Bake, my husband, is a gem. He’s been a blue-collar worker most of his life and still does a lot of handyman tasks around our house. Because he knows the value of tools from his work, he knows the value of tools for my hobby.
When I bring home a new quiltmaking tool, he seldom asks how much I paid for it. He wants to know what it does and how it is different from what I have.
(He did admit much later that when I told him I wanted to spend $3000 on an embroidery machine in the mid-90s, he thought I was just a little bit nuts. We both agree now that it was one of the best purchases we’ve ever made.)
I have lots of great tools for my sewing and quilting. I have rulers, rotary cutters, templates and markers; you name it, I probably have it.
I like experimenting and seeing what the new tools can do so this week, I’m in seventh heaven. I have new things to try from three different companies.
I have four new pairs of Kai 7000 Series scissors, two rotary cutters and two folding cutting mats from Olfa and the 8” GO! Qube from AccuQuilt. And I “have” to test them. But I wanted to test them in a real life situation. I wanted to cut and sew for a real quilt.
As I said in my blog last week, my next PIGS (Projects in Grocery Sacks) finish just has to include some stash busting. My Fabric Inventory is out of control. Totally. Out. Of. Control!
I’ve wanted to make a quilt using the Split Nine-Patch block and this seems like a good chance. I’ll do something with it for the front of the quilt and then use orphan blocks from the PIGS for the back. (Do you see how I did that? I’m actually starting something new and I’m still planning to call it a PIGS finish. Sneaky, aren’t I?)
So last night, I designed this quilt thinking it would be scrappy.
But this morning, when I was talking about it with my friends/coworkers, Gigi and Tricia, they suggested planned/structured for the first part of the design (the central blue diamond and the first three bands radiating out from the blue diamond) and then making the rest of it scrappy. I can picture it in my head and I’m really excited about it.
The AccuQuilt 8” GO! Qube has dies for 2” and 4” squares, 2” and 4” half-square triangles, 4” quarter-square triangles, a 2¾” square on point, a parallelogram, a 2” x 4” rectangle, a cutting mat, an instructional DVD and a pattern booklet. AccuQuilt included everything you need to make dozens and dozens of 8” blocks. You can learn more about the AccuQuilt 8” GO! Qube here.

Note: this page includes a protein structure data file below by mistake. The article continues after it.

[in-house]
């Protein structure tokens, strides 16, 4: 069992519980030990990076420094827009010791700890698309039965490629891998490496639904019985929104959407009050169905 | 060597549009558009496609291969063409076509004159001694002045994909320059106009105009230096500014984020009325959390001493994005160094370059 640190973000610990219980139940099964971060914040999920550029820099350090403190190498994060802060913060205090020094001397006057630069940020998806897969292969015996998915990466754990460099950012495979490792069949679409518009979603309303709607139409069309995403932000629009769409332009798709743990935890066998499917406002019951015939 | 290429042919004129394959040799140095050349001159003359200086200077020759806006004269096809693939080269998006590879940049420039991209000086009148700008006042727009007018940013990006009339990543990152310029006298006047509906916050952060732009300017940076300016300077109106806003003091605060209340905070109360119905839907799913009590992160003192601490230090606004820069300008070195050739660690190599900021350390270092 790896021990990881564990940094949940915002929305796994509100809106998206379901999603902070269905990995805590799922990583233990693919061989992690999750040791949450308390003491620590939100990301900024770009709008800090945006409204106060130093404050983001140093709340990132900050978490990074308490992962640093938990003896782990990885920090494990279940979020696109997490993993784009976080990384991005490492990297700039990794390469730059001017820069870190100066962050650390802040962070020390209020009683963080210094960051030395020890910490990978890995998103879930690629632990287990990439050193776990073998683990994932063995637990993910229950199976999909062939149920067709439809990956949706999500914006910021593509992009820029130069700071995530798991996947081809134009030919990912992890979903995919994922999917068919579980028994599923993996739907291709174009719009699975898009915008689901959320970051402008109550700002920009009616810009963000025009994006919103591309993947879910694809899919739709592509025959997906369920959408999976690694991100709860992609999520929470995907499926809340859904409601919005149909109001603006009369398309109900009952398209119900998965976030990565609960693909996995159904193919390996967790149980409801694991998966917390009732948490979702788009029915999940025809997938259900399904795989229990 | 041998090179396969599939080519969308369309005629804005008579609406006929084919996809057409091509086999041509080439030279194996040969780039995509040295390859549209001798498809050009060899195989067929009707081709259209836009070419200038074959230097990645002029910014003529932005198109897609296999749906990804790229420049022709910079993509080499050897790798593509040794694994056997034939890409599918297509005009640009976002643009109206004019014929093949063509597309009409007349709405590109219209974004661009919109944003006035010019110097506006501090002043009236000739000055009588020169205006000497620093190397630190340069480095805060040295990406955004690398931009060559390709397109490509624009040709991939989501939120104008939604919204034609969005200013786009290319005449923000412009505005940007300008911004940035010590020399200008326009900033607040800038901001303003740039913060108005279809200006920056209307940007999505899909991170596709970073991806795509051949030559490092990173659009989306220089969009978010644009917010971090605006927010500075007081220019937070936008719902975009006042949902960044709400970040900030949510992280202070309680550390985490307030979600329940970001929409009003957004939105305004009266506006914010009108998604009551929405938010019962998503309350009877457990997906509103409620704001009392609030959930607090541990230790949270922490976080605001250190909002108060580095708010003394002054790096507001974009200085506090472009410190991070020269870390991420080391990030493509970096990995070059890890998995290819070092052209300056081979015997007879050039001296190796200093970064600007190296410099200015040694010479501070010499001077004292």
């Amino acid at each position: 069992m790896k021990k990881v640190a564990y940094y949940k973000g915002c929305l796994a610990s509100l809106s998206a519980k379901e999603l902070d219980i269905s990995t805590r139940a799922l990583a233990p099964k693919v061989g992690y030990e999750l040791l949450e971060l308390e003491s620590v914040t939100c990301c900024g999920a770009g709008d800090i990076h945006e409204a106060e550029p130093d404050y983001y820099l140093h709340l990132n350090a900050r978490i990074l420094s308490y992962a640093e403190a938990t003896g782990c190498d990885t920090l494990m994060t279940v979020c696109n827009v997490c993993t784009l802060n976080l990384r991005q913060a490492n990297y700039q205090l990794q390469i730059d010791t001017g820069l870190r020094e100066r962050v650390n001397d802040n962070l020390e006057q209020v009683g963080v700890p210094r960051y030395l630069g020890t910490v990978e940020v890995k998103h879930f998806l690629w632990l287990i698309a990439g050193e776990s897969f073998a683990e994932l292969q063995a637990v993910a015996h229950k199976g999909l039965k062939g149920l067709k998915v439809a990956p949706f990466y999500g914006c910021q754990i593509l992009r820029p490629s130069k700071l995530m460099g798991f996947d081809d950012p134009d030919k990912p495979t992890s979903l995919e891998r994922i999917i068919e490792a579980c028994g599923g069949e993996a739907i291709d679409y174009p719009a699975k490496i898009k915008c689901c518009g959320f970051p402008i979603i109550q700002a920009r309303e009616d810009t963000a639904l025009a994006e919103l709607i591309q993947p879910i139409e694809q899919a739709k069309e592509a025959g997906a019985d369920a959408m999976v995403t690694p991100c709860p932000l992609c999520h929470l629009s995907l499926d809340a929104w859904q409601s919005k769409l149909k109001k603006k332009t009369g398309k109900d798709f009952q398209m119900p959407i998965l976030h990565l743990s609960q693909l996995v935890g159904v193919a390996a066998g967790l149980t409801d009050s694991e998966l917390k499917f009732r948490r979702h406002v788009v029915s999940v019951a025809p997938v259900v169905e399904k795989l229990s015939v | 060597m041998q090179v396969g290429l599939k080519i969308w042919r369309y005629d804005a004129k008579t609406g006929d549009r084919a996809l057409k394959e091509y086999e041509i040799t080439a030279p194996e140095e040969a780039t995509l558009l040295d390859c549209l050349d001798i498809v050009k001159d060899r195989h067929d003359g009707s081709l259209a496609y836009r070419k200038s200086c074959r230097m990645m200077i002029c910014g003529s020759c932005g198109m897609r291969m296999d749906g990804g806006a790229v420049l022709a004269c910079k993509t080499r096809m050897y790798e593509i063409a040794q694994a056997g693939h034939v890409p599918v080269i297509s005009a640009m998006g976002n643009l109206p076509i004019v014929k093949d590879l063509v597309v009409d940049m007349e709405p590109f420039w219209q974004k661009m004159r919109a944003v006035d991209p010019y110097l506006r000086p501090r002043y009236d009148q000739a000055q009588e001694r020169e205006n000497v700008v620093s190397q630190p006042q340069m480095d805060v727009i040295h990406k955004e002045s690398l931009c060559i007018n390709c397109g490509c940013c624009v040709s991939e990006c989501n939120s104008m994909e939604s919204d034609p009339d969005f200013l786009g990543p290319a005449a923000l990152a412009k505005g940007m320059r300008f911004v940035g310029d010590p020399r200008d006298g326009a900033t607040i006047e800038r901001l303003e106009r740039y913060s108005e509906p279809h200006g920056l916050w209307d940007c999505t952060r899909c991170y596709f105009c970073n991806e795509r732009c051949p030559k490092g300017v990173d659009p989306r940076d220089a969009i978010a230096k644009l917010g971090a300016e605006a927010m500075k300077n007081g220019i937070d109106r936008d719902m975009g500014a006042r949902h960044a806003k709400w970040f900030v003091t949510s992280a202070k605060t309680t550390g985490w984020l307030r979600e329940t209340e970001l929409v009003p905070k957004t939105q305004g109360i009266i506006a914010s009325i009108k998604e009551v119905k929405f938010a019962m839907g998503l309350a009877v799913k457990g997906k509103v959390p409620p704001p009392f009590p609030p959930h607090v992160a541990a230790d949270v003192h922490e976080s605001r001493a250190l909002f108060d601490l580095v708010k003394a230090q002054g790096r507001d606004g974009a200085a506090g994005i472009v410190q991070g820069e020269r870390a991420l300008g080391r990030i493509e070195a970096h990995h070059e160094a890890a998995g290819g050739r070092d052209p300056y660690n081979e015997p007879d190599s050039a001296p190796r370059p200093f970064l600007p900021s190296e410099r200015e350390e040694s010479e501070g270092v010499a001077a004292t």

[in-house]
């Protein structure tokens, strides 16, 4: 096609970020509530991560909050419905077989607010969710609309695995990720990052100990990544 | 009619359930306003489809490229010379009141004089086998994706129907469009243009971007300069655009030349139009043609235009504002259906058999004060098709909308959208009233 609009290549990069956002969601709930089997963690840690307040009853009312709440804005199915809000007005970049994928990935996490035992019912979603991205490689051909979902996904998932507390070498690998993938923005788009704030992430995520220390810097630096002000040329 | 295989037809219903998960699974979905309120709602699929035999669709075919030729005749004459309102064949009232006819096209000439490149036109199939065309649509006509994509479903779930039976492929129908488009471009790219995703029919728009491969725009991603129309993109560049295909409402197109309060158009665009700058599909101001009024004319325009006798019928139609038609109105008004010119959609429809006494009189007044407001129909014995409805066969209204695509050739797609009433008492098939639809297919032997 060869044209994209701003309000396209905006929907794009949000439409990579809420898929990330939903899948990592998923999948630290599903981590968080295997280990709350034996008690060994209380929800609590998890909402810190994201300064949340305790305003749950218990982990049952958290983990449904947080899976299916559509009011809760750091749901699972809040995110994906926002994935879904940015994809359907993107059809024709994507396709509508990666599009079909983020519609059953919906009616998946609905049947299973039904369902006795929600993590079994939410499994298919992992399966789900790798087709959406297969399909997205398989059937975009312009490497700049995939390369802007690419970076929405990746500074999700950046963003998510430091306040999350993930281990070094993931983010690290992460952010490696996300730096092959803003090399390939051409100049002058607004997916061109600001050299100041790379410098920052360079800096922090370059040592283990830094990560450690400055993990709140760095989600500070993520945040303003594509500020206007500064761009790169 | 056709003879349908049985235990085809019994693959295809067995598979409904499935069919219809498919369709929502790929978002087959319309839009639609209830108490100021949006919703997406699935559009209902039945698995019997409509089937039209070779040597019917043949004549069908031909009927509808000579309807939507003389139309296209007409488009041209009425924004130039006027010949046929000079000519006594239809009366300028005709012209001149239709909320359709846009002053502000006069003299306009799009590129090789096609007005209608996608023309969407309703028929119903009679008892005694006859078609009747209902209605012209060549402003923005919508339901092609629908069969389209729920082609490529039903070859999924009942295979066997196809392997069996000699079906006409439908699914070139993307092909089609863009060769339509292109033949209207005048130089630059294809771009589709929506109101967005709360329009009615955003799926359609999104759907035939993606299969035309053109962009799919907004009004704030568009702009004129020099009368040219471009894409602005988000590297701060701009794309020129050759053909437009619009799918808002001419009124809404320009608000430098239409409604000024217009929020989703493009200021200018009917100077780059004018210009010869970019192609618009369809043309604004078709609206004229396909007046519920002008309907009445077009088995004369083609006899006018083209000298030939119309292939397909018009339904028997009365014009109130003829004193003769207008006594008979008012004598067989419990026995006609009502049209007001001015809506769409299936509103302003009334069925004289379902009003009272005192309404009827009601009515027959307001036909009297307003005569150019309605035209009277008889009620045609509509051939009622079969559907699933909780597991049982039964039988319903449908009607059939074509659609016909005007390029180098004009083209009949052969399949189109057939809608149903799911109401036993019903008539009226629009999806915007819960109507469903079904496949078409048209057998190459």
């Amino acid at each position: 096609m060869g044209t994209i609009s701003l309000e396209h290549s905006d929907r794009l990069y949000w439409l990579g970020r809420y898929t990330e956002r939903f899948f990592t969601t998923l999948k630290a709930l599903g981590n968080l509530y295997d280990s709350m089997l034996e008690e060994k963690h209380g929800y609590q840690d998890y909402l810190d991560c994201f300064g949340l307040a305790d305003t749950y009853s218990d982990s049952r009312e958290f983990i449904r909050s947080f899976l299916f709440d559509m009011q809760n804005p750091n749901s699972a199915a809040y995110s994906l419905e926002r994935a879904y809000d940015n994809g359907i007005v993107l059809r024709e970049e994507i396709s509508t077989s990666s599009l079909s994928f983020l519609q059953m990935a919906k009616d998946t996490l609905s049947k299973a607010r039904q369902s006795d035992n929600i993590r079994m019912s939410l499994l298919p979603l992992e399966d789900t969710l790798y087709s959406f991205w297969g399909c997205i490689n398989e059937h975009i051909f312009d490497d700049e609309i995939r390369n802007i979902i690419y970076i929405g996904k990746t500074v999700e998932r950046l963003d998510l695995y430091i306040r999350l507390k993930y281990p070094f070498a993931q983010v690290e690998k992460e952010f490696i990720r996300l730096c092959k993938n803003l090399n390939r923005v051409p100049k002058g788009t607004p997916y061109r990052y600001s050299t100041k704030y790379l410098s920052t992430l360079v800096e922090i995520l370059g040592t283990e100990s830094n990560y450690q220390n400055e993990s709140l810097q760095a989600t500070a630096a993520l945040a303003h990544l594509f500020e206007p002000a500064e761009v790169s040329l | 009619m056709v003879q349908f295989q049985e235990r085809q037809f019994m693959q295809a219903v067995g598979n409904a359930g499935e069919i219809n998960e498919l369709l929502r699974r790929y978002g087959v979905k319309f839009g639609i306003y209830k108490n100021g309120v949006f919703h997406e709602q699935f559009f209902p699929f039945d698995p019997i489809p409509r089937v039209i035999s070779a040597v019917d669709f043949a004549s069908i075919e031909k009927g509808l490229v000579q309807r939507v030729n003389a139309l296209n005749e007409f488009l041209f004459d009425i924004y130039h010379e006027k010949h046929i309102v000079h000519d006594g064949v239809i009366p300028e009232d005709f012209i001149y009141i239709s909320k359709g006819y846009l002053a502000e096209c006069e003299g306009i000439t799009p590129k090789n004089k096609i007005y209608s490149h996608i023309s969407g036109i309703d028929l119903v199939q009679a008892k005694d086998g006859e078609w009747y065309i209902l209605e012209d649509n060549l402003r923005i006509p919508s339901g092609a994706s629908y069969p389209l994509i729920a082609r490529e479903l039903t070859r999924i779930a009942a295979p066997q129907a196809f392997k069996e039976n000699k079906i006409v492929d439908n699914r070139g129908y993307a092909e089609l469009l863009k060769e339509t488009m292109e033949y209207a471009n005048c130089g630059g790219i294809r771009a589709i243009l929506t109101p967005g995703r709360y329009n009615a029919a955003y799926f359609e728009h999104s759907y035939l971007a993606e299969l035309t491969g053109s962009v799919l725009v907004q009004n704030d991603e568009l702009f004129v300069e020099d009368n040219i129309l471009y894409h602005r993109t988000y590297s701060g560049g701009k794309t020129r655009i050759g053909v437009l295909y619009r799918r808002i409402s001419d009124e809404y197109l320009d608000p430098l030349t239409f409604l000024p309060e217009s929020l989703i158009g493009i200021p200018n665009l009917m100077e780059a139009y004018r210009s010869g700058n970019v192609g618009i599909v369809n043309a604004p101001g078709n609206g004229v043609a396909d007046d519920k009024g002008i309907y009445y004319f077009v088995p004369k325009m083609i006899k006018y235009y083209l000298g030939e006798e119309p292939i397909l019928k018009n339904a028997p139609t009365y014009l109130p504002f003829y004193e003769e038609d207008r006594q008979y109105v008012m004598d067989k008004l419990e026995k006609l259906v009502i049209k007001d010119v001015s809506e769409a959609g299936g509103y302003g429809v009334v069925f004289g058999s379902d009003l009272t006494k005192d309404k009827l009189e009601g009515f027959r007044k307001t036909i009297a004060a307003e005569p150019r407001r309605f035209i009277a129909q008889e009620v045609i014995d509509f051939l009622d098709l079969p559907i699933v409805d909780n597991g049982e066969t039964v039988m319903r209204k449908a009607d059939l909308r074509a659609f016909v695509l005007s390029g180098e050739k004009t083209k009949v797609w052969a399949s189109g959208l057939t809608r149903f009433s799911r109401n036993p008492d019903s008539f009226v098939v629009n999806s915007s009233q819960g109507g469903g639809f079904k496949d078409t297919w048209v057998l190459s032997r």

But that’s not all! The 8” GO! Qube is so versatile, I used the dies to cut patches for a 12” block. Just a bit of simple quilt math and I realized that I could make 12” blocks using the 4” square and 4” half-square triangle dies from the 8” GO! Qube.
I love die cutting patches for quilts. It is so fast and so accurate. I cut 6-8 layers of fabric at once and they are all perfectly cut. So I save a huge amount of time cutting and then even more as I’m sewing because all the patches fit together correctly.
As I was cutting my ivory/cream/beige fabrics, I had several that still had the selvages. I was cutting in my office in order to participate in a telephone conference call and cut patches. Multitasking is a good thing!
I found the Olfa 17” x 24” folding mat to be perfect to use on my desk. There is also a smaller Olfa 12” x 17” folding mat. I think they would be perfect to take to classes. Either one would be easy to fit in a tote with your other class supplies. And if you have the kind of sewing space where you have to put things away after you sew, the Olfa folding mat would make sense for you.
I like that because of the wavy fold, the mat lays perfectly flat when it’s unfolded.
And of course, the Olfa rotary cutters never disappoint. I got a pretty aqua one but the nice color isn’t what is important. The sharpness of the blade, how easily it rolls and how comfortable it is to use are the crucial things about a rotary cutter and Olfa’s rotary cutters are good – really good.
I never talk about rotary cutters without telling you to remember to change your blade periodically. It’s obviously time when there is a nick in the blade but over time, a blade will get dull. So even if there isn’t a nick, be aware that if you have to press harder than usual, it’s time to change the blade.
The final tool I wanted to test was this set of Kai 7000 Series scissors. You can check them out at Kaiscissors.com.
According to the packaging, the blades are made of high-carbon Molybdenum Vanadium stainless steel for long life and high cutting efficiency and the handles are made with Elastomer soft plastic and ergonomically styled. I laughed when I read that. I don’t even know what Molybdenum Vanadium stainless steel is. I decided I better see how they cut and not worry about the makeup of the stainless steel.
I tried the 8” scissors (model 7205) and tested whether they cut nicely clear to the point. They did that, they cut through multiple layers of fabric easily and they were nicely balanced, comfortable to hold and use. I tested the 6 2/3” scissors (model 7170) to see if they would cut just the pinked edge off of a fabric swatch. Sometimes when I’m trying to trim just a bit off a lightweight fabric, the scissors don’t cooperate but these sure did. I like the Kai scissors so far. I did the same test with the 6” scissors (model 7150). I liked them. They are a really nice medium-sized scissor.
Then I moved on to the smallest of the Kai scissors, the 4” model 7100. I loved these scissors. They have a really short blade so I had lots of control and the handles were sized nicely. They are super sharp.
So what’s my final analysis? I liked all of my new tools. In fact, I liked them a lot.
And at the end of my testing, I had reduced this mess of blue and a mess just like it of cream/ivory fabric to all the patches for the split nine-patch quilt. I am ready to sew!
Now until next time, happy quilting!